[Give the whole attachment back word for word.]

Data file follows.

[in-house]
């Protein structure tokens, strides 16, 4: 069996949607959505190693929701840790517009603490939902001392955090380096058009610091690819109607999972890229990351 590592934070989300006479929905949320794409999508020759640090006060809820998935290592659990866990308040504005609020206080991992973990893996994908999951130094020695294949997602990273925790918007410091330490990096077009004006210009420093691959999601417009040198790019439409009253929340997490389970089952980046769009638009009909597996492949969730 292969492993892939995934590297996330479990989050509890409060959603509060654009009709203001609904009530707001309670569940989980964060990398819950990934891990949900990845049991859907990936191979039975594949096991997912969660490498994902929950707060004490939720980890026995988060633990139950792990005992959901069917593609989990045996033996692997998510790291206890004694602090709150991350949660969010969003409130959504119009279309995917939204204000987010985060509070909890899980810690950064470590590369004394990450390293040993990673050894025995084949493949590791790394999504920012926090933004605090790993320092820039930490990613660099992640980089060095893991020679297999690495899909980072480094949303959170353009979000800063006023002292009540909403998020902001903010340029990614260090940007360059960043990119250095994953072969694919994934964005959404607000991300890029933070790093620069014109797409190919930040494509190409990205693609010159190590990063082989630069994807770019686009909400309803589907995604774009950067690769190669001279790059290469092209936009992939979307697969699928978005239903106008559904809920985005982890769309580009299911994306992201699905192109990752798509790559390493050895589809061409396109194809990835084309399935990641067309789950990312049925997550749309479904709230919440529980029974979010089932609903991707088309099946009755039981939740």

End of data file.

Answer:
[in-house]
């Protein structure tokens, strides 16, 4: 069996949607959505190693929701840790517009603490939902001392955090380096058009610091690819109607999972890229990351 590592934070989300006479929905949320794409999508020759640090006060809820998935290592659990866990308040504005609020206080991992973990893996994908999951130094020695294949997602990273925790918007410091330490990096077009004006210009420093691959999601417009040198790019439409009253929340997490389970089952980046769009638009009909597996492949969730 292969492993892939995934590297996330479990989050509890409060959603509060654009009709203001609904009530707001309670569940989980964060990398819950990934891990949900990845049991859907990936191979039975594949096991997912969660490498994902929950707060004490939720980890026995988060633990139950792990005992959901069917593609989990045996033996692997998510790291206890004694602090709150991350949660969010969003409130959504119009279309995917939204204000987010985060509070909890899980810690950064470590590369004394990450390293040993990673050894025995084949493949590791790394999504920012926090933004605090790993320092820039930490990613660099992640980089060095893991020679297999690495899909980072480094949303959170353009979000800063006023002292009540909403998020902001903010340029990614260090940007360059960043990119250095994953072969694919994934964005959404607000991300890029933070790093620069014109797409190919930040494509190409990205693609010159190590990063082989630069994807770019686009909400309803589907995604774009950067690769190669001279790059290469092209936009992939979307697969699928978005239903106008559904809920985005982890769309580009299911994306992201699905192109990752798509790559390493050895589809061409396109194809990835084309399935990641067309789950990312049925997550749309479904709230919440529980029974979010089932609903991707088309099946009755039981939740």